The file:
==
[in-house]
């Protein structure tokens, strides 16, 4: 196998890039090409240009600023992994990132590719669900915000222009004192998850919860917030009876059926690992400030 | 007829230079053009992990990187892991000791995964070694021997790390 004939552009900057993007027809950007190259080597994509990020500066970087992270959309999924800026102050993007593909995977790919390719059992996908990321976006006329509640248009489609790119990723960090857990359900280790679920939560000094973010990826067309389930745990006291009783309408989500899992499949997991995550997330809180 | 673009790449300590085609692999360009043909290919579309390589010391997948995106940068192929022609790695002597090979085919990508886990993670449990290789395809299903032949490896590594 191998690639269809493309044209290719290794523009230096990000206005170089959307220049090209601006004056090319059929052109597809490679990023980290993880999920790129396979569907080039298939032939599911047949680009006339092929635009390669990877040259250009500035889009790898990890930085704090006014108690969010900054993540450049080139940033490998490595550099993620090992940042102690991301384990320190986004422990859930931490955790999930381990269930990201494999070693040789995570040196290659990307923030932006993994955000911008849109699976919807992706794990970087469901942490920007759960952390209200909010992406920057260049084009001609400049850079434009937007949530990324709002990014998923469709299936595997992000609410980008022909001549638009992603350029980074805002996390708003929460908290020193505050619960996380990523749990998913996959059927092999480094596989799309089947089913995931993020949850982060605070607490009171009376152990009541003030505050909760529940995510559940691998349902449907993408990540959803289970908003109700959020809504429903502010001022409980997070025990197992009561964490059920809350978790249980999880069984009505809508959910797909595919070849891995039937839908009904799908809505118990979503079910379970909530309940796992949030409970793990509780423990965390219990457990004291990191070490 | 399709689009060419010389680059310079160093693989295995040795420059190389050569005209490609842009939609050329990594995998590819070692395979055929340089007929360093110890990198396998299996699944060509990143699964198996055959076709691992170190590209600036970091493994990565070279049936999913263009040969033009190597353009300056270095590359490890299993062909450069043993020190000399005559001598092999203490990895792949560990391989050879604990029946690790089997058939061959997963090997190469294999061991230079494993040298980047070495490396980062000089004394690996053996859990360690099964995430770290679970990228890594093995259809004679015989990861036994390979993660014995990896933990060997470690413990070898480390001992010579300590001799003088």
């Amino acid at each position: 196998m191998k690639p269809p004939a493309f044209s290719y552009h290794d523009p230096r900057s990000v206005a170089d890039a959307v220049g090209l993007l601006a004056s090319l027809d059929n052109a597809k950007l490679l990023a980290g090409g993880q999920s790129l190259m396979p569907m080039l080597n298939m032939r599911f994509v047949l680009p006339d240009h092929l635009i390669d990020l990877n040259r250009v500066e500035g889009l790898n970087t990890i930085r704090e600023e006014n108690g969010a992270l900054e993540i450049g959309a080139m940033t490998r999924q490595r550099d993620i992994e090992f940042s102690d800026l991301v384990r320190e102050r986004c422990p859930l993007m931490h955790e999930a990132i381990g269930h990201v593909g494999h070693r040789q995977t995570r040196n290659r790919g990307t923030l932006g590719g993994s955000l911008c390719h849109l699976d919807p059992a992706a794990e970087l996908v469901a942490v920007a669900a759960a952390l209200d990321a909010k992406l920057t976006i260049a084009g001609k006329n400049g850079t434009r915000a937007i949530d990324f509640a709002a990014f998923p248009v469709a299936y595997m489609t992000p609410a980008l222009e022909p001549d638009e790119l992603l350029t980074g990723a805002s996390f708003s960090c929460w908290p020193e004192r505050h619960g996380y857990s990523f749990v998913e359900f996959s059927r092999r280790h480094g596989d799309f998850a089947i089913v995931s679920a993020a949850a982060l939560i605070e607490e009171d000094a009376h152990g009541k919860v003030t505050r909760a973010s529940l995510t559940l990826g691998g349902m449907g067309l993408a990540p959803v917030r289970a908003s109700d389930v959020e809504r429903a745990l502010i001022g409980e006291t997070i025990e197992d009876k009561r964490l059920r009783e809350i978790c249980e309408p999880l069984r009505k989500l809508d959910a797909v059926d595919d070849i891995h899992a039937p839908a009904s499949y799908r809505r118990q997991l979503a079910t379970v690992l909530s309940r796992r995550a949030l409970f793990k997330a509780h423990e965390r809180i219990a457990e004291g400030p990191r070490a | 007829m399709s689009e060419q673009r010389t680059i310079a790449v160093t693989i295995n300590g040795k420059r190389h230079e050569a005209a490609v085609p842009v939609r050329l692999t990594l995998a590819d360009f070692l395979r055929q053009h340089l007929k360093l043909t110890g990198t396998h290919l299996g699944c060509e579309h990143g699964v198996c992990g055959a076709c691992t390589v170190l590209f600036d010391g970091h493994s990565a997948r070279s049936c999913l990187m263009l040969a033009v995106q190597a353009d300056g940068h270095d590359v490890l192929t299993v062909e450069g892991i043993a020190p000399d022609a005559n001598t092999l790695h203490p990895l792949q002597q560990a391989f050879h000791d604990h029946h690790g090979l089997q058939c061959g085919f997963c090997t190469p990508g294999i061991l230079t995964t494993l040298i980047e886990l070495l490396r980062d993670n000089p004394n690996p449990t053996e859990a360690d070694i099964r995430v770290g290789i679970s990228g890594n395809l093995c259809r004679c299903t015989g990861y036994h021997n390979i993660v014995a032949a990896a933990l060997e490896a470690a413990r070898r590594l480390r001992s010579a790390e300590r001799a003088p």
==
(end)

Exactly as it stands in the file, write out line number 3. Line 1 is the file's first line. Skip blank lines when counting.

């Amino acid at each position: 196998m191998k690639p269809p004939a493309f044209s290719y552009h290794d523009p230096r900057s990000v206005a170089d890039a959307v220049g090209l993007l601006a004056s090319l027809d059929n052109a597809k950007l490679l990023a980290g090409g993880q999920s790129l190259m396979p569907m080039l080597n298939m032939r599911f994509v047949l680009p006339d240009h092929l635009i390669d990020l990877n040259r250009v500066e500035g889009l790898n970087t990890i930085r704090e600023e006014n108690g969010a992270l900054e993540i450049g959309a080139m940033t490998r999924q490595r550099d993620i992994e090992f940042s102690d800026l991301v384990r320190e102050r986004c422990p859930l993007m931490h955790e999930a990132i381990g269930h990201v593909g494999h070693r040789q995977t995570r040196n290659r790919g990307t923030l932006g590719g993994s955000l911008c390719h849109l699976d919807p059992a992706a794990e970087l996908v469901a942490v920007a669900a759960a952390l209200d990321a909010k992406l920057t976006i260049a084009g001609k006329n400049g850079t434009r915000a937007i949530d990324f509640a709002a990014f998923p248009v469709a299936y595997m489609t992000p609410a980008l222009e022909p001549d638009e790119l992603l350029t980074g990723a805002s996390f708003s960090c929460w908290p020193e004192r505050h619960g996380y857990s990523f749990v998913e359900f996959s059927r092999r280790h480094g596989d799309f998850a089947i089913v995931s679920a993020a949850a982060l939560i605070e607490e009171d000094a009376h152990g009541k919860v003030t505050r909760a973010s529940l995510t559940l990826g691998g349902m449907g067309l993408a990540p959803v917030r289970a908003s109700d389930v959020e809504r429903a745990l502010i001022g409980e006291t997070i025990e197992d009876k009561r964490l059920r009783e809350i978790c249980e309408p999880l069984r009505k989500l809508d959910a797909v059926d595919d070849i891995h899992a039937p839908a009904s499949y799908r809505r118990q997991l979503a079910t379970v690992l909530s309940r796992r995550a949030l409970f793990k997330a509780h423990e965390r809180i219990a457990e004291g400030p990191r070490a | 007829m399709s689009e060419q673009r010389t680059i310079a790449v160093t693989i295995n300590g040795k420059r190389h230079e050569a005209a490609v085609p842009v939609r050329l692999t990594l995998a590819d360009f070692l395979r055929q053009h340089l007929k360093l043909t110890g990198t396998h290919l299996g699944c060509e579309h990143g699964v198996c992990g055959a076709c691992t390589v170190l590209f600036d010391g970091h493994s990565a997948r070279s049936c999913l990187m263009l040969a033009v995106q190597a353009d300056g940068h270095d590359v490890l192929t299993v062909e450069g892991i043993a020190p000399d022609a005559n001598t092999l790695h203490p990895l792949q002597q560990a391989f050879h000791d604990h029946h690790g090979l089997q058939c061959g085919f997963c090997t190469p990508g294999i061991l230079t995964t494993l040298i980047e886990l070495l490396r980062d993670n000089p004394n690996p449990t053996e859990a360690d070694i099964r995430v770290g290789i679970s990228g890594n395809l093995c259809r004679c299903t015989g990861y036994h021997n390979i993660v014995a032949a990896a933990l060997e490896a470690a413990r070898r590594l480390r001992s010579a790390e300590r001799a003088p």